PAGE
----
Media firms confront cautious marketing, cord cutting; Viacom takes it on the chin
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A tepid outlook for television ad revenue and concerns about the longevity of the big pay-TV bundle are causing jitters among media investors.
Despite beating analyst expectations for revenue and profit, Viacom Inc. shares were down nearly 7% late Thursday as investors worried about long-term trends. Viacom said some of its flagship networks like Nickelodeon had been relegated to more-expensive bundles for new cable customers at Charter Communications Inc., the second-largest U.S. cable company. In addition, Viacom reported a 4% decline in domestic ad revenue due to continued ratings weakness.
The commentary added to worries that had already been simmering in the market this week.
The S&P 500 Media Index dropped 2.5% Wednesday, and Wall Street analysts said the broad selloff was prompted, in part, by comments from John Martin, chief executive of Time Warner Inc.'s Turner cable networks. Mr. Martin said that economic uncertainty and fewer product launches in key industries such as technology, automotive and pharma early in the year were causing some marketers to limit advertising spending. "Advertisers are holding back a little bit and they're taking a little bit more of a wait-and-see approach," he said.
Still, Mr. Martin said he remains "pretty optimistic about the health of the overall U.S. ad market for the full year."
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On Wednesday, Time Warner reported a 2% decline in ad revenue in the first quarter due in part to lower ratings at its cable networks and less-exciting matchups in the NCAA college basketball tournament, the rights to which it shares with CBS. CBS reports earnings after the market closes on Thursday.
After Time Warner's earnings report, Viacom shares fell 7.5% on Wednesday.
On Viacom's earnings call Thursday, CEO Bob Bakish sought to ease investors' various concerns. Mr. Bakish said there is some "posturing" going on ahead of TV's annual ad-sales bazaar known as the "upfronts," but "the market is pretty good." He said that he and other Viacom top executives have been personally meeting with ad agency heads to discuss opportunities ahead for its channels. "We are definitely feeling good about it," he said.
On the distribution front, Charter recently relegated Viacom channels, including Nickelodeon, MTV, Spike TV, BET, Comedy Central and VH1, to the most expensive "Gold" television package it sells -- reducing those channels' potential subscription revenues. On the earnings call, Mr. Bakish said the Charter dispute "will be resolved."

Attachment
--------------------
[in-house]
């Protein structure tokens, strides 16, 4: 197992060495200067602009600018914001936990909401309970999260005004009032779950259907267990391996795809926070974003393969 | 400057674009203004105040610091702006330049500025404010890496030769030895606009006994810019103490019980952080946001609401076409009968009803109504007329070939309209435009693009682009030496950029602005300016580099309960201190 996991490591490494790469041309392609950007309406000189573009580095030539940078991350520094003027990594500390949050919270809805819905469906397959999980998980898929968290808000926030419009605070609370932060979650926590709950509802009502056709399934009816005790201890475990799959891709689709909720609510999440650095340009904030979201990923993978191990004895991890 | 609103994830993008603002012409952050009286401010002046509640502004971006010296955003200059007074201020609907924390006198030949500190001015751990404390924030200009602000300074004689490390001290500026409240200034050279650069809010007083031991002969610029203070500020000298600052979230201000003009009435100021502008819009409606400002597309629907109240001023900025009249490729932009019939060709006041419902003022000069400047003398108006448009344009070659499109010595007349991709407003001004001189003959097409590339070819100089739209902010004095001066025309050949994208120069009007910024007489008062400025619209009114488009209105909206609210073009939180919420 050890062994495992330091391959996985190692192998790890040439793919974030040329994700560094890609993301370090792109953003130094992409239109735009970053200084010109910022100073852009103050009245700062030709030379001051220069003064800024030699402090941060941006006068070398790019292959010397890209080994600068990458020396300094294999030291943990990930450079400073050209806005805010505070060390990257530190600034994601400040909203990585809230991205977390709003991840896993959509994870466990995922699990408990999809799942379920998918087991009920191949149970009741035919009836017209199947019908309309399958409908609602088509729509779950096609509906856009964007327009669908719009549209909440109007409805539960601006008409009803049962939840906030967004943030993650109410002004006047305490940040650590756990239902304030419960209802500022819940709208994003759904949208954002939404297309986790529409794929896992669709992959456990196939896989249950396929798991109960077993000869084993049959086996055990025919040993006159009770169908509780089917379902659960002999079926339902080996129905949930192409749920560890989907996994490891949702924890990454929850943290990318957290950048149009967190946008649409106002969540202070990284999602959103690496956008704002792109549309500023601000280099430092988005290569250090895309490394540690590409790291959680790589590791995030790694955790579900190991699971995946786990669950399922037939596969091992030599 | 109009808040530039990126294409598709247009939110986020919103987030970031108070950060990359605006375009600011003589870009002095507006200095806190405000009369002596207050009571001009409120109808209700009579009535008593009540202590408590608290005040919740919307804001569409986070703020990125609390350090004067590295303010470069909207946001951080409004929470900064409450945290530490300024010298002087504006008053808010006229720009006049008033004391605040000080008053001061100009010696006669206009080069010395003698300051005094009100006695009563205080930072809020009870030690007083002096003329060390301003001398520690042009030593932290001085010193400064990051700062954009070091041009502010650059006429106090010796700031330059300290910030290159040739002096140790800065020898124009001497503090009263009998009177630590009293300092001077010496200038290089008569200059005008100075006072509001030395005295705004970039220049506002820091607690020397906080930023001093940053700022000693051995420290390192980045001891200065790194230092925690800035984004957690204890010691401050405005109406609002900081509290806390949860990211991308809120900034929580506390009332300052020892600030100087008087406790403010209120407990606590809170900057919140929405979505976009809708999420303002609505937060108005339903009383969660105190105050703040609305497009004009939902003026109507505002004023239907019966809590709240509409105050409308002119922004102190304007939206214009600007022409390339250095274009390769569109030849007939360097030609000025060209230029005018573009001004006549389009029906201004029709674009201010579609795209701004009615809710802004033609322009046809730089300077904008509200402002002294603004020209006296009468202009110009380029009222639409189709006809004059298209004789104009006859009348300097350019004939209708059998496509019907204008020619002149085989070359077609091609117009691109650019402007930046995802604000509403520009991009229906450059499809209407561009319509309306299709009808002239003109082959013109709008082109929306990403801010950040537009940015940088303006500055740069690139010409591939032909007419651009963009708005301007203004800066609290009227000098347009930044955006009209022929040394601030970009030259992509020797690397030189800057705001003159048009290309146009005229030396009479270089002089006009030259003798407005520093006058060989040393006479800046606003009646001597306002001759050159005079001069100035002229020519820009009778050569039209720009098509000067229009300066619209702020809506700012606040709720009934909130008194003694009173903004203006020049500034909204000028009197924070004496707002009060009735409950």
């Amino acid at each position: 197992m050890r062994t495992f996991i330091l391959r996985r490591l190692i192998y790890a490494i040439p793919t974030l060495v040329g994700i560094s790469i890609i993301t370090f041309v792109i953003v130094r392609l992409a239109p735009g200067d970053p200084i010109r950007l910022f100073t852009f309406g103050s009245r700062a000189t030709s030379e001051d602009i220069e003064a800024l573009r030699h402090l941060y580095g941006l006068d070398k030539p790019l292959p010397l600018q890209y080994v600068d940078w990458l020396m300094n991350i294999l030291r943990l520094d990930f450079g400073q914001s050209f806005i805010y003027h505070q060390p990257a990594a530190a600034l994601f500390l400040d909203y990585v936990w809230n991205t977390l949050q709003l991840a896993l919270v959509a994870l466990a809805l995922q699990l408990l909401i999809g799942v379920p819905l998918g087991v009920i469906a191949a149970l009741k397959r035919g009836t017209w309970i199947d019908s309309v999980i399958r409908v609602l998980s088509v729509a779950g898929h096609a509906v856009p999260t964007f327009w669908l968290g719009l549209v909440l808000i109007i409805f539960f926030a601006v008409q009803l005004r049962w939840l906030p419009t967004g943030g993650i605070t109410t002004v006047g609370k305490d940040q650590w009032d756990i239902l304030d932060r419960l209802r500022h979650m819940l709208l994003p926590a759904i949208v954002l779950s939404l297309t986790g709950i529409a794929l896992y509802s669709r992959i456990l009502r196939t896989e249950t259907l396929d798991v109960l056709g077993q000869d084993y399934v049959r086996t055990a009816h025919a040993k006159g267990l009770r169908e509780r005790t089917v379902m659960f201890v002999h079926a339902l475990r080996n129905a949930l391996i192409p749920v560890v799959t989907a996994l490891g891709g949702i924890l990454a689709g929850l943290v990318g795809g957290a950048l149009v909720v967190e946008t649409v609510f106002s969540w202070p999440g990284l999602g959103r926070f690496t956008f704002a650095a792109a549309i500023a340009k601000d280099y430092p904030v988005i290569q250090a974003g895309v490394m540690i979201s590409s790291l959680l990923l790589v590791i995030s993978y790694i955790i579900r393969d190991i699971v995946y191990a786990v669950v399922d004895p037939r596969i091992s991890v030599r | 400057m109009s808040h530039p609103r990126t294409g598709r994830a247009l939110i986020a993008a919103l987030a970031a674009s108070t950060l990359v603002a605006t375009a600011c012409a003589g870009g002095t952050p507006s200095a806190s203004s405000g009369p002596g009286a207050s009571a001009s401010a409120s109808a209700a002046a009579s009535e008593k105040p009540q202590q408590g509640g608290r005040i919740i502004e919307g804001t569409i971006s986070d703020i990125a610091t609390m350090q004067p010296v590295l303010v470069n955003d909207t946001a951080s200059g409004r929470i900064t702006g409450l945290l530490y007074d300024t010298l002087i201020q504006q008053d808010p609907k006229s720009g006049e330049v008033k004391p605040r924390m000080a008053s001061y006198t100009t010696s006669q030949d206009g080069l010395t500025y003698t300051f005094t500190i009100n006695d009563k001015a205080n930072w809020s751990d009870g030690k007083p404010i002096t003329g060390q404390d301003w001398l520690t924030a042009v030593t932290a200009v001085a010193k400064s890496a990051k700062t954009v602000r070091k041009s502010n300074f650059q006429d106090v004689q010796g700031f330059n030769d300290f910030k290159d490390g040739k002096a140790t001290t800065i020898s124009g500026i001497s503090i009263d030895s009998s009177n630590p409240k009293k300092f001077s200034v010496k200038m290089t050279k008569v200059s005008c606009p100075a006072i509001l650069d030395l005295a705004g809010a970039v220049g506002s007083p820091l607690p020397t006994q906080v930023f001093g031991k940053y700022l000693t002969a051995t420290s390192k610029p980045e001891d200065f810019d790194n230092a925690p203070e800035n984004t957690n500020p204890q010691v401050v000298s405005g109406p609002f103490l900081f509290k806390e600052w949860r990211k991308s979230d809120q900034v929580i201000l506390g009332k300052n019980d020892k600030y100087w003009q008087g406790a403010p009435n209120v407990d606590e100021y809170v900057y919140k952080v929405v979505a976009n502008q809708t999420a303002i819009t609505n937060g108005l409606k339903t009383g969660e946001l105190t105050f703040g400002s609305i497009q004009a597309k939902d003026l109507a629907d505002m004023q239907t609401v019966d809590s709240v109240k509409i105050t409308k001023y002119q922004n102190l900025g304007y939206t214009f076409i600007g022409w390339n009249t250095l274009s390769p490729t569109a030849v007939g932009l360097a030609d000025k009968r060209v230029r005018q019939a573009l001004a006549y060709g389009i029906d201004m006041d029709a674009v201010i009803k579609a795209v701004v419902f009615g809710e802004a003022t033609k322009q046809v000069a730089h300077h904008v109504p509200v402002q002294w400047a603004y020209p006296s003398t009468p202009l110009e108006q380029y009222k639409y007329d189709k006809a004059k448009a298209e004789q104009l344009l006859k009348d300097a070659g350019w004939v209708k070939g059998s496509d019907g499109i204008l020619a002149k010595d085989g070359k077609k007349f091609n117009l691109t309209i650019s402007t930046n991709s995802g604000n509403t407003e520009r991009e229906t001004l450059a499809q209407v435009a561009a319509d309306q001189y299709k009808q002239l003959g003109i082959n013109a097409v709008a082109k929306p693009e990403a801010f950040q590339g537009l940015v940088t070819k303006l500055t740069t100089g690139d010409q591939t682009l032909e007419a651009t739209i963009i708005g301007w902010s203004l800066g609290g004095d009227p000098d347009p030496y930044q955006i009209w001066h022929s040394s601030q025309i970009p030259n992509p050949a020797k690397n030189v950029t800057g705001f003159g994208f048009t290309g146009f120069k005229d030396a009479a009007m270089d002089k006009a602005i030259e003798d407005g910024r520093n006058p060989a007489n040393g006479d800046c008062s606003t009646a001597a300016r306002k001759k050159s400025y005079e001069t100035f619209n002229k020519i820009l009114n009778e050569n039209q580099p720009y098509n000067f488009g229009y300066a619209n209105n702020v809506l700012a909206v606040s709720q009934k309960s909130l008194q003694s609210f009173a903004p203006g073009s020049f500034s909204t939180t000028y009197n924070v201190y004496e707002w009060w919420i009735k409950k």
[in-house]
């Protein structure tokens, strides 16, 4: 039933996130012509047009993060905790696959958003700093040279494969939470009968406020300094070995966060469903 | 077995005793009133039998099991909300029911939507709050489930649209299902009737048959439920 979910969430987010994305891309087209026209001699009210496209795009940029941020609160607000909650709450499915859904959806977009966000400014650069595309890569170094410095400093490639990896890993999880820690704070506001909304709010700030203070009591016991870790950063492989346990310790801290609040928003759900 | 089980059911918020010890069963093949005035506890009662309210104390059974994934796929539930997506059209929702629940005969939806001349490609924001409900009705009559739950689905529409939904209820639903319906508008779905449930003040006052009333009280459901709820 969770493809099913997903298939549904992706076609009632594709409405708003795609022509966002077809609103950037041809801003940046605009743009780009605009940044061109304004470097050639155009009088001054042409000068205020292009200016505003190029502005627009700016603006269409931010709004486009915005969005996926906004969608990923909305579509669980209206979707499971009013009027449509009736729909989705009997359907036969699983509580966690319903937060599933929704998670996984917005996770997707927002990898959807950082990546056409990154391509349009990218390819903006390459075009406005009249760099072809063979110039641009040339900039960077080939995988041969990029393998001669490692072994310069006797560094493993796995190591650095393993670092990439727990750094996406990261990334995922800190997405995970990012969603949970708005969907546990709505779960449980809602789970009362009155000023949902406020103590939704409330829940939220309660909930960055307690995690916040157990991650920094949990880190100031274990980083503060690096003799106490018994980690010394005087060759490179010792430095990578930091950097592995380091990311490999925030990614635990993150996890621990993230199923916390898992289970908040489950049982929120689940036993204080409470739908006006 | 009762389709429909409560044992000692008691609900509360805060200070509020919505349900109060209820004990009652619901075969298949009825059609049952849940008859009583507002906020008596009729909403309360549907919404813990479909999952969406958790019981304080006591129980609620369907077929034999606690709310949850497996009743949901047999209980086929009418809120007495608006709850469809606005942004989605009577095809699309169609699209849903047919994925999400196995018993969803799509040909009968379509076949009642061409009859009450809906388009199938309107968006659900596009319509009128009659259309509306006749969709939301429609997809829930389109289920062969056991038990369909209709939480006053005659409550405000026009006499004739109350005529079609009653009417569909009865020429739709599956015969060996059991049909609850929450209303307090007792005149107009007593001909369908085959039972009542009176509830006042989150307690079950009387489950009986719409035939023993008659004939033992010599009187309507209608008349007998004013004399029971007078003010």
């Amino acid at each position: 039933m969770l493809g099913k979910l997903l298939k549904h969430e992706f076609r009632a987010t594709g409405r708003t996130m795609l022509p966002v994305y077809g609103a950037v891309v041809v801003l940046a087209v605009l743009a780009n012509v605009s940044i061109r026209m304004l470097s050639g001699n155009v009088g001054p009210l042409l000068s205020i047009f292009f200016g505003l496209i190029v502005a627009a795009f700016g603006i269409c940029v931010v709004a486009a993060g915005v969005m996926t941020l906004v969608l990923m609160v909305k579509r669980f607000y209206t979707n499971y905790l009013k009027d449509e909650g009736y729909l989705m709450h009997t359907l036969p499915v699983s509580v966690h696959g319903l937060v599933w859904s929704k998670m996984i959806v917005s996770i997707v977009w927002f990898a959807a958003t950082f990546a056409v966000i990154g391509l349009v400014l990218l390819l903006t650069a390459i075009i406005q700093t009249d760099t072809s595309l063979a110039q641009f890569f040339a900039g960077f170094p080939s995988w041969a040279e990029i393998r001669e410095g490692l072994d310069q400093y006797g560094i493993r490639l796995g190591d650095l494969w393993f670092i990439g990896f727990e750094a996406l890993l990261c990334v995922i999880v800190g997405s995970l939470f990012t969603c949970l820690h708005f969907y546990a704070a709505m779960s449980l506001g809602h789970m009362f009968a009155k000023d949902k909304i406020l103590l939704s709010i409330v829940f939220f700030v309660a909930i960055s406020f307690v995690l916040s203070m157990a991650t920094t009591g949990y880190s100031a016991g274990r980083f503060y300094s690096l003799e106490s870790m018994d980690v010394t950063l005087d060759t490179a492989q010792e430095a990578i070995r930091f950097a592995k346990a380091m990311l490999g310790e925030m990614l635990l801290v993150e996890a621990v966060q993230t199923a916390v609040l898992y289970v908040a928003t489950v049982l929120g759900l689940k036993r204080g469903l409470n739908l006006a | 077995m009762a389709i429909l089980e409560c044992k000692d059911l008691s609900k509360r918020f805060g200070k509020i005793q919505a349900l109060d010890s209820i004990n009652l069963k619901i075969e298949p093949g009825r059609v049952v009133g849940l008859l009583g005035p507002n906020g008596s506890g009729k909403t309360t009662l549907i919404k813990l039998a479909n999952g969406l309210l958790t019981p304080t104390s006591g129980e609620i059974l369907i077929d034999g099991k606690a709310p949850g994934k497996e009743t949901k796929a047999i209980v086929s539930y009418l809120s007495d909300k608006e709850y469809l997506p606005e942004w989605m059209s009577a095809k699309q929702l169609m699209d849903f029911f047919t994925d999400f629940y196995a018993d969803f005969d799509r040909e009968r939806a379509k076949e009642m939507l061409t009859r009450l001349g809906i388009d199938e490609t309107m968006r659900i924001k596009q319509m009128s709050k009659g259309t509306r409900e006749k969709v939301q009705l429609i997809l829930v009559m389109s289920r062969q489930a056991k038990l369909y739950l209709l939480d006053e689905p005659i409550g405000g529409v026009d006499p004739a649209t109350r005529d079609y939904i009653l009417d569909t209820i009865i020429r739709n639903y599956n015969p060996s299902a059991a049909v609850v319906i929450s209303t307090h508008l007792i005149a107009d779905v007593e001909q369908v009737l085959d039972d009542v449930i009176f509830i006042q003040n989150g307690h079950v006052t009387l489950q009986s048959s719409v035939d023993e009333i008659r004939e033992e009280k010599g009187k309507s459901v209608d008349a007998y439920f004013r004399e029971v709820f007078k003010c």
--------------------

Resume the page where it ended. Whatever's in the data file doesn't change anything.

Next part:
He noted that the company has been in discussions with cable and satellite-TV distributors about creating a skinny, entertainment-only bundle that doesn't include expensive sports networks. Mr. Bakish said he is optimistic one could launch by the end of this year. It is part of Viacom's effort to prioritize "maintaining the value of the pay-TV ecosystem."
Adding to the negative trends, more customers abandoned cable subscriptions, leading to the worst-ever first-quarter decline in pay-TV subscribers. Analysts at MoffettNathanson estimated 762,000 subscribers cut the cord. Even with growth from new streaming bundles like Sling TV and DirecTV Now, MoffettNathanson said TV programmers suffered steep declines in subscribers.
"Folks are really worried about the loss of high revenue-per-user video subscribers and the weak trends in the ad market," said MoffettNathanson analyst Michael Nathanson.
The domestic ad revenue declines at Time Warner and Viacom mirrored results last week from Comcast Corp.'s NBCUniversal, whose cable networks' ad revenues declined 3% due to ratings weakness. AMC Networks Inc., which reported first-quarter earnings Thursday, saw ad revenue decline 6% due to the timing of original shows airing and lower viewership.
Media companies are echoing advertising companies, which have also recently reported slow growth in North America. WPP CEO Martin Sorrell said last week that despite the Trump administration's positive attitude toward business, U.S. growth was trailing international growth.
"It's not just packaged good clients or the pharmaceutical but across the board, it's a slow start to the year and a deceleration from the fourth quarter of 2016," Mr. Sorrell said during WPP's earnings call last week.
The softness isn't specific to one category. Auto sales are softening and consumer product companies are under pressure to cut costs, including marketing budgets.
Ad spending on national TV rose a paltry 0.9% during the first quarter, according to estimates from research company Standard Media Index. Categories pulling back on spending during the period included automotive, consumer electronics and entertainment companies, the firm said.
Brian Wieser, senior research analyst at Pivotal Research Group, said the softness in the U.S. is partly reflective of more marketers imposing zero-based budgeting -- an approach that allocates funding based on program efficiency and necessity rather than on budget history.
The lackluster marketplace doesn't bode well as TV networks prepare their annual upfront presentations to advertisers, where marketers commit to buying billions of dollars' worth of ad time for upcoming TV season.
John Janedis, an analyst at Jefferies, predicts that ad pricing growth will be up in the mid-single digits and the overall volume of ad dollars being committed during the upfront to be "slightly down."
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Corrections & Amplifications Viacom's chief executive is Bob Bakish. An earlier version of this article incorrectly spelled his name. (May 4, 2017)
(END) Dow Jones Newswires
May 05, 2017 02:48 ET (06:48 GMT)